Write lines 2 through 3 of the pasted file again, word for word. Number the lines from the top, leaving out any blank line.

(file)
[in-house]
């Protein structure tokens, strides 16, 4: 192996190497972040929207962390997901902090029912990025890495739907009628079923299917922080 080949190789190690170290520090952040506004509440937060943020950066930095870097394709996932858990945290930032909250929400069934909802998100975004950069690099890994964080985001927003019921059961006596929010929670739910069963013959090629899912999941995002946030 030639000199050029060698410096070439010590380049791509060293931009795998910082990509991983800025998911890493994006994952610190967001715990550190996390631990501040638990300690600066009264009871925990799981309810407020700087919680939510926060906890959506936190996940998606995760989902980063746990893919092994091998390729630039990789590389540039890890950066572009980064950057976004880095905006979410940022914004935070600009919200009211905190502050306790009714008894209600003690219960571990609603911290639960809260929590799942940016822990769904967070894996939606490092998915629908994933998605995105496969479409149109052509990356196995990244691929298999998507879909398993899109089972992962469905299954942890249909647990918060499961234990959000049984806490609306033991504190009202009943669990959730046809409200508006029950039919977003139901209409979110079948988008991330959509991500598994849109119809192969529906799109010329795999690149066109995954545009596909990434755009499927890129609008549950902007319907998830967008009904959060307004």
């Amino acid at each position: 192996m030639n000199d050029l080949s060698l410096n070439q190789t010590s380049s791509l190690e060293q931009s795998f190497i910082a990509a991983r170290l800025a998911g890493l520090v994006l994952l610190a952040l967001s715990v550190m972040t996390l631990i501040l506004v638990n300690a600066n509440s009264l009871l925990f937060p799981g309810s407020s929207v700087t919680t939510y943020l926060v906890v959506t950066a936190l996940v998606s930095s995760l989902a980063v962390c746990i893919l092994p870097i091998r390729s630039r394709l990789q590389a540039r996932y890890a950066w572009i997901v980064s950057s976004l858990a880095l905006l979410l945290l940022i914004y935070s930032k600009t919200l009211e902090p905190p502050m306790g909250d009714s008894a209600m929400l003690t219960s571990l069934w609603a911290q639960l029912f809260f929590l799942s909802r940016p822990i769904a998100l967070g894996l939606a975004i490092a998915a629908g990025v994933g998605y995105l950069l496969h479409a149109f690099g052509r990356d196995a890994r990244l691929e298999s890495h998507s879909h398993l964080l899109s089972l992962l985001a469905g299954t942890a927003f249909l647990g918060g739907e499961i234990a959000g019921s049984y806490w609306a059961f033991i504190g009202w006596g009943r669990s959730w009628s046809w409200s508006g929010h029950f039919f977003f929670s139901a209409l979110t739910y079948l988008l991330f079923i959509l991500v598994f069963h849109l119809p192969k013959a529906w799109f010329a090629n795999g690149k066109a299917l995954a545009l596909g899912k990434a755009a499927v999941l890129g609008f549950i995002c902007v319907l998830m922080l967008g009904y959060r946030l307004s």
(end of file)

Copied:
């Protein structure tokens, strides 16, 4: 192996190497972040929207962390997901902090029912990025890495739907009628079923299917922080 080949190789190690170290520090952040506004509440937060943020950066930095870097394709996932858990945290930032909250929400069934909802998100975004950069690099890994964080985001927003019921059961006596929010929670739910069963013959090629899912999941995002946030 030639000199050029060698410096070439010590380049791509060293931009795998910082990509991983800025998911890493994006994952610190967001715990550190996390631990501040638990300690600066009264009871925990799981309810407020700087919680939510926060906890959506936190996940998606995760989902980063746990893919092994091998390729630039990789590389540039890890950066572009980064950057976004880095905006979410940022914004935070600009919200009211905190502050306790009714008894209600003690219960571990609603911290639960809260929590799942940016822990769904967070894996939606490092998915629908994933998605995105496969479409149109052509990356196995990244691929298999998507879909398993899109089972992962469905299954942890249909647990918060499961234990959000049984806490609306033991504190009202009943669990959730046809409200508006029950039919977003139901209409979110079948988008991330959509991500598994849109119809192969529906799109010329795999690149066109995954545009596909990434755009499927890129609008549950902007319907998830967008009904959060307004």
């Amino acid at each position: 192996m030639n000199d050029l080949s060698l410096n070439q190789t010590s380049s791509l190690e060293q931009s795998f190497i910082a990509a991983r170290l800025a998911g890493l520090v994006l994952l610190a952040l967001s715990v550190m972040t996390l631990i501040l506004v638990n300690a600066n509440s009264l009871l925990f937060p799981g309810s407020s929207v700087t919680t939510y943020l926060v906890v959506t950066a936190l996940v998606s930095s995760l989902a980063v962390c746990i893919l092994p870097i091998r390729s630039r394709l990789q590389a540039r996932y890890a950066w572009i997901v980064s950057s976004l858990a880095l905006l979410l945290l940022i914004y935070s930032k600009t919200l009211e902090p905190p502050m306790g909250d009714s008894a209600m929400l003690t219960s571990l069934w609603a911290q639960l029912f809260f929590l799942s909802r940016p822990i769904a998100l967070g894996l939606a975004i490092a998915a629908g990025v994933g998605y995105l950069l496969h479409a149109f690099g052509r990356d196995a890994r990244l691929e298999s890495h998507s879909h398993l964080l899109s089972l992962l985001a469905g299954t942890a927003f249909l647990g918060g739907e499961i234990a959000g019921s049984y806490w609306a059961f033991i504190g009202w006596g009943r669990s959730w009628s046809w409200s508006g929010h029950f039919f977003f929670s139901a209409l979110t739910y079948l988008l991330f079923i959509l991500v598994f069963h849109l119809p192969k013959a529906w799109f010329a090629n795999g690149k066109a299917l995954a545009l596909g899912k990434a755009a499927v999941l890129g609008f549950i995002c902007v319907l998830m922080l967008g009904y959060r946030l307004s």